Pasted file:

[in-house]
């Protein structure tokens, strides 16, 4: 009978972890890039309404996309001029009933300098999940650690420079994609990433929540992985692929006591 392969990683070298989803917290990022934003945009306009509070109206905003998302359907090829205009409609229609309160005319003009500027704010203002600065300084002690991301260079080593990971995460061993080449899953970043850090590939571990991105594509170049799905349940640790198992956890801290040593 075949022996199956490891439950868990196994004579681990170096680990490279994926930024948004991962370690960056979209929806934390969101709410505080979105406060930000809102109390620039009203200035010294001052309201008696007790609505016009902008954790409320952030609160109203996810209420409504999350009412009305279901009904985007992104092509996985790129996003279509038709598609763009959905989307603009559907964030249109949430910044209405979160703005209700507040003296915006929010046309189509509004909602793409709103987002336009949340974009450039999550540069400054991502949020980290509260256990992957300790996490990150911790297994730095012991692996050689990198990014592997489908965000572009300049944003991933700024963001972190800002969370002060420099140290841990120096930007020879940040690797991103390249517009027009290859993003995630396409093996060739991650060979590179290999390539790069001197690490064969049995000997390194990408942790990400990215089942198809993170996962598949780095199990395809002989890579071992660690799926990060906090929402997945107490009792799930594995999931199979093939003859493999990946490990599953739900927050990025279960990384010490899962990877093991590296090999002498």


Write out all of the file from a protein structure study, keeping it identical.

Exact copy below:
[in-house]
């Protein structure tokens, strides 16, 4: 009978972890890039309404996309001029009933300098999940650690420079994609990433929540992985692929006591 392969990683070298989803917290990022934003945009306009509070109206905003998302359907090829205009409609229609309160005319003009500027704010203002600065300084002690991301260079080593990971995460061993080449899953970043850090590939571990991105594509170049799905349940640790198992956890801290040593 075949022996199956490891439950868990196994004579681990170096680990490279994926930024948004991962370690960056979209929806934390969101709410505080979105406060930000809102109390620039009203200035010294001052309201008696007790609505016009902008954790409320952030609160109203996810209420409504999350009412009305279901009904985007992104092509996985790129996003279509038709598609763009959905989307603009559907964030249109949430910044209405979160703005209700507040003296915006929010046309189509509004909602793409709103987002336009949340974009450039999550540069400054991502949020980290509260256990992957300790996490990150911790297994730095012991692996050689990198990014592997489908965000572009300049944003991933700024963001972190800002969370002060420099140290841990120096930007020879940040690797991103390249517009027009290859993003995630396409093996060739991650060979590179290999390539790069001197690490064969049995000997390194990408942790990400990215089942198809993170996962598949780095199990395809002989890579071992660690799926990060906090929402997945107490009792799930594995999931199979093939003859493999990946490990599953739900927050990025279960990384010490899962990877093991590296090999002498």